The Case VA Series
Case VA Parts
A Brief History
The Case VA Series, introduced in 1942, was a new series of tractors that replaced the Case V Series (Models
V, VC, VI and VO). Although the Case VA looked much like the V, it shared no major components with its predecessor.
Except for military units, the production of the Case VA was interrupted in July of 1942 due to World War II. It
resumed again in 1944 and continued until 1953. It started up briefly later on in 1953 and continued on a very
limited basis until 1956.
The VA Series included the following models:
- VA: Fixed front wheel tread
- VAC: Dual wheel tricycle front row-crop tractor
- VAC-11: Single front wheel row-crop tractor
- VAC-12: Same as VAC; 1951-1953 production
- VAC-13: Adjustable wide front row-crop tractor
- VAC-14: Adjustable wide front, low-profile row-crop tractor
- VAI: Industrial tractor with fixed front wheel tread
- VAO: Orchard tractor
- VAO-15: Low-profile orchard tractor
- VAIW: Warehouse and towmotor tractor.
- VAIW-3: Same as VAIW with single rear wheels
- VAIW-4: Same as VAIW with dual rear wheels
- VAH: High-clearance row-crop tractor with adjustable front and rear tread; narrow and wide axle
- VAS: Offset high-clearance row-crop model
The Case VA Series was the first to use the Case Eagle Hitch and hydraulic lift which was introduced in 1949.
This system was standard on the VAC, VAH and VAS and was optional on the VA, VAO and VAI. Except for the earliest
tractors built, the series was available with either a gasoline or distillate engine. The engine was built by Continental
Motors for the first few years, then in 1947 Case took over complete production of the engine in it's new engine
plant in Rock Island.
Nearly 150,000 Case VA Series tractors were built during the 14 years of production. In 1942, a Model VA with rubber
tires cost $710 (more with options). In 1952 the price went up to $1,388.00. Other models were most often more
expensive. For example, the Model VAH in 1952 was priced at $1,766.00.
The Case VA Series Today
Due to the numbers of these tractors that were built, Case VAs are readily available. For someone just starting
to collect or restore tractors this can be a great advantage: they are easy to find parts for! It does not fetch
a high price - but due the the many varieties within the Series it can be a fun tractor to collect - for show or
Most of these tractors that are still running are in use on farms today. The "Eagle Hitch" is a proprietary
3-point setup made to be used with Case implements. They can however be converted to run standard 3-point implements.
The specifications varied with each different member of the series. What follows is the specification for
the Case VA.
Air Cleaner: Oil Wash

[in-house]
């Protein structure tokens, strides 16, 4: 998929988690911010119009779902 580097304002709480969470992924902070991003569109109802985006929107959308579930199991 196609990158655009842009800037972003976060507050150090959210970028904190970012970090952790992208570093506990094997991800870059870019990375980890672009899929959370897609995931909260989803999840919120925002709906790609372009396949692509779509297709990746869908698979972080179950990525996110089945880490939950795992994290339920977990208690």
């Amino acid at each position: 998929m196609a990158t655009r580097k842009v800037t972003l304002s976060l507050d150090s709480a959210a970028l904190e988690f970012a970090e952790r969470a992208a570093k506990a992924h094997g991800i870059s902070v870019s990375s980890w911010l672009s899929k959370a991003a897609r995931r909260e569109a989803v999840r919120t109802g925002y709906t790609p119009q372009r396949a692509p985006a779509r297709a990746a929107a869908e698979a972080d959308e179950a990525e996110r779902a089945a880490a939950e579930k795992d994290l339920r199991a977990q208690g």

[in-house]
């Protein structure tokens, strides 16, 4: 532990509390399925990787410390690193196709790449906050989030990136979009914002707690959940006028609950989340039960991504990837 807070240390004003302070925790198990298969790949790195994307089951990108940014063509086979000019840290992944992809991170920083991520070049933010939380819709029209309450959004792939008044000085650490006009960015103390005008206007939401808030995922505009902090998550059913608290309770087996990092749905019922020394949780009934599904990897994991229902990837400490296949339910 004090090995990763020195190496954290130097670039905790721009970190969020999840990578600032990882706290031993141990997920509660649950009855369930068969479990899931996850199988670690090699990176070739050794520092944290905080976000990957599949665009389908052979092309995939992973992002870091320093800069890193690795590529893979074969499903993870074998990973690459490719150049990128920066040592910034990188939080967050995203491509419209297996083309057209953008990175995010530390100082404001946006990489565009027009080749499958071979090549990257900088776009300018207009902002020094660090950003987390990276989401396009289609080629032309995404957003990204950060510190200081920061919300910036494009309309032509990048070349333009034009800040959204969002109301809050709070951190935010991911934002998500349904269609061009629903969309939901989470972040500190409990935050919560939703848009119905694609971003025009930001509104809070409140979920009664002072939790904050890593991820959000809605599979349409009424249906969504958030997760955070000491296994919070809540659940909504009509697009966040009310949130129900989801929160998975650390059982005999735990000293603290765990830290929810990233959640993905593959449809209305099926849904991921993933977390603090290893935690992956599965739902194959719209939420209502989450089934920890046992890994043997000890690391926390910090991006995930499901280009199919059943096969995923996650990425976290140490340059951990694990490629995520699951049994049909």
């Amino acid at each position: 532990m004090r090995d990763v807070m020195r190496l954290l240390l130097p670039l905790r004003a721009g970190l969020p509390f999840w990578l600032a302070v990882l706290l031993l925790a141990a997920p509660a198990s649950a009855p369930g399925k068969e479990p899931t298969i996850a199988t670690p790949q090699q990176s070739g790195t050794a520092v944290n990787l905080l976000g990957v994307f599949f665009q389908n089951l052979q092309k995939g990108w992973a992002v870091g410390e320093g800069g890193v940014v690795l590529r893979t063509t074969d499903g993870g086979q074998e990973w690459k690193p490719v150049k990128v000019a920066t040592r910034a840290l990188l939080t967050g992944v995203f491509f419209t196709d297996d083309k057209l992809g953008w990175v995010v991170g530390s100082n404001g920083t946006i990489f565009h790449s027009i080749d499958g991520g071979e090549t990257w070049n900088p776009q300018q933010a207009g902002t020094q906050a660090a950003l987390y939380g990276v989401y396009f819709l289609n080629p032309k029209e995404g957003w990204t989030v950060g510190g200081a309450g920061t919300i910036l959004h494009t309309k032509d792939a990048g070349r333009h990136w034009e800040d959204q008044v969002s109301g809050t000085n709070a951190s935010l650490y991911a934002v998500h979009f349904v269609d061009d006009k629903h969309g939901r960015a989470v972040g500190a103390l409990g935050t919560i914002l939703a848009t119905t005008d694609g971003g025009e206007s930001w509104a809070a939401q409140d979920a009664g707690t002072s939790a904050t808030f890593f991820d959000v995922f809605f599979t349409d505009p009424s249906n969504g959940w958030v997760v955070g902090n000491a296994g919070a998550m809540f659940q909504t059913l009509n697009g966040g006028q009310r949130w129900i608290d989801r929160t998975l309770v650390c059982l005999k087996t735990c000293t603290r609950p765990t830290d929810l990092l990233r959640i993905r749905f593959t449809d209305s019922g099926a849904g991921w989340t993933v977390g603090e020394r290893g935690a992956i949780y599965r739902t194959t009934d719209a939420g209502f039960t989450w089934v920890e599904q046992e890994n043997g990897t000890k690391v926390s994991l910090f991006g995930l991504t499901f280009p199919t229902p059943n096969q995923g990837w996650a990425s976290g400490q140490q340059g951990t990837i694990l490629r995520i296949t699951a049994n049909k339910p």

Clutch: Spring loaded.
Ignition: Case, magneto or distributor
Spark Plugs: 18 mm.
Starter: Electric (extra)
Engine: I3-1/4 x 3-3/4, 1425 rpm; 4-cylinders, valve-in-head, removable sleeves
Pulley: 10-1/4 x 6-1/4, 1105 rpm and 2600 fpm at normal engine speed
Speed: MPH forward 2-1/4, 3-1/4, 4-1/4, 8-3/4 and 3.32 reverse
Nebraska Tractor Test Results
TEST NO. 430
Model: Case VAC
J.I. Case Co., Racine, Wisconsin
DATE TESTED: October 15 to October 26, 1949
At a Test C operating maximum load of 16.98 horsepower the VAC achieved a fuel economy of 10.82 horsepower hours
per gallon, while at the Test D rated belt load of 15.93 horsepower the economy figure came in at 10.76. The VAC
featured a four-cylinder I-head engine rated at 1,425 rpm and using a 3-1/4 x 3-3/4 inch bore and stroke. Also
featured was an Auto-Lite electrical system and a Marvel-Schebler TSX-253 carburetor. During Test A the starter
button stuck, causing a short circuit. Otherwise, no repairs or adjustments were noted during 42 hours of engine
operating time. Tire equipment included 10-28 rear and 5.50-15 inch front rubber. The bare tractor weight of 3,199
pounds was increased to the tune of 492 pounds of additional ballast per rear wheel for Tests F, G and H. Four
forward speeds of 2.32, 3.08, 4, and 8.4 were provided, with third gear being used for Test H. At a rated drawbar
load of 12.54 horsepower the VAC pulled 1,183 pounds at 3.97 mph with a slippage of 4.83% and achieved a fuel economy
of 9.12 horsepower hours per gallon. A low-gear maximum pull of 2,394 pounds a 2.02 mph was noted in Test G.
|The serial number is stamped onto the name plate fastened to the instrument panel.
This section is where we would normally have a serial number table. However, Case used several methods of numbering
tractors, furthermore the same scheme was used for most of the Case tractors built from 1938 through 1953. The
year of production can be determined from the serial number (7 digits), as follows:
Take the first two digits and subtract 4 (for example, with serial number 4212345, take "42"
and subtract "4" to get "38". This tractor was made in 1938.